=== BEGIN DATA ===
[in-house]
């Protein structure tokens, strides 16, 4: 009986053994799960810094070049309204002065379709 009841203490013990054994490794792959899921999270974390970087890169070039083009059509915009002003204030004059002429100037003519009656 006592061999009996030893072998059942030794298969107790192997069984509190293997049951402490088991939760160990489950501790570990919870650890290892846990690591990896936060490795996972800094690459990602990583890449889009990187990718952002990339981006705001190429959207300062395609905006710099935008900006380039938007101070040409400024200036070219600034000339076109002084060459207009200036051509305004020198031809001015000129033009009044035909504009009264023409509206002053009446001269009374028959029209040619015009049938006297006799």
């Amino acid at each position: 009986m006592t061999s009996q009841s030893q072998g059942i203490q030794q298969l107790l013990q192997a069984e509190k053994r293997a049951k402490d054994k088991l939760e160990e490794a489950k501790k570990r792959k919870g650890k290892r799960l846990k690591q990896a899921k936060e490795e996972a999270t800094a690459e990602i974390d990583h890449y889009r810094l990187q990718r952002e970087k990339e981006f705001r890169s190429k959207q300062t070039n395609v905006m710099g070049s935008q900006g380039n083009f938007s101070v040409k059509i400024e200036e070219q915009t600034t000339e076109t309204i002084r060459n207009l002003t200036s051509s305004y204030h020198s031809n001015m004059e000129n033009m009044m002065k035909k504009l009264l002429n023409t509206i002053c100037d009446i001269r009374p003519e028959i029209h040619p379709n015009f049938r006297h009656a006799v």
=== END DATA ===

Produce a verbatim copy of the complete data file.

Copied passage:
[in-house]
């Protein structure tokens, strides 16, 4: 009986053994799960810094070049309204002065379709 009841203490013990054994490794792959899921999270974390970087890169070039083009059509915009002003204030004059002429100037003519009656 006592061999009996030893072998059942030794298969107790192997069984509190293997049951402490088991939760160990489950501790570990919870650890290892846990690591990896936060490795996972800094690459990602990583890449889009990187990718952002990339981006705001190429959207300062395609905006710099935008900006380039938007101070040409400024200036070219600034000339076109002084060459207009200036051509305004020198031809001015000129033009009044035909504009009264023409509206002053009446001269009374028959029209040619015009049938006297006799």
């Amino acid at each position: 009986m006592t061999s009996q009841s030893q072998g059942i203490q030794q298969l107790l013990q192997a069984e509190k053994r293997a049951k402490d054994k088991l939760e160990e490794a489950k501790k570990r792959k919870g650890k290892r799960l846990k690591q990896a899921k936060e490795e996972a999270t800094a690459e990602i974390d990583h890449y889009r810094l990187q990718r952002e970087k990339e981006f705001r890169s190429k959207q300062t070039n395609v905006m710099g070049s935008q900006g380039n083009f938007s101070v040409k059509i400024e200036e070219q915009t600034t000339e076109t309204i002084r060459n207009l002003t200036s051509s305004y204030h020198s031809n001015m004059e000129n033009m009044m002065k035909k504009l009264l002429n023409t509206i002053c100037d009446i001269r009374p003519e028959i029209h040619p379709n015009f049938r006297h009656a006799v």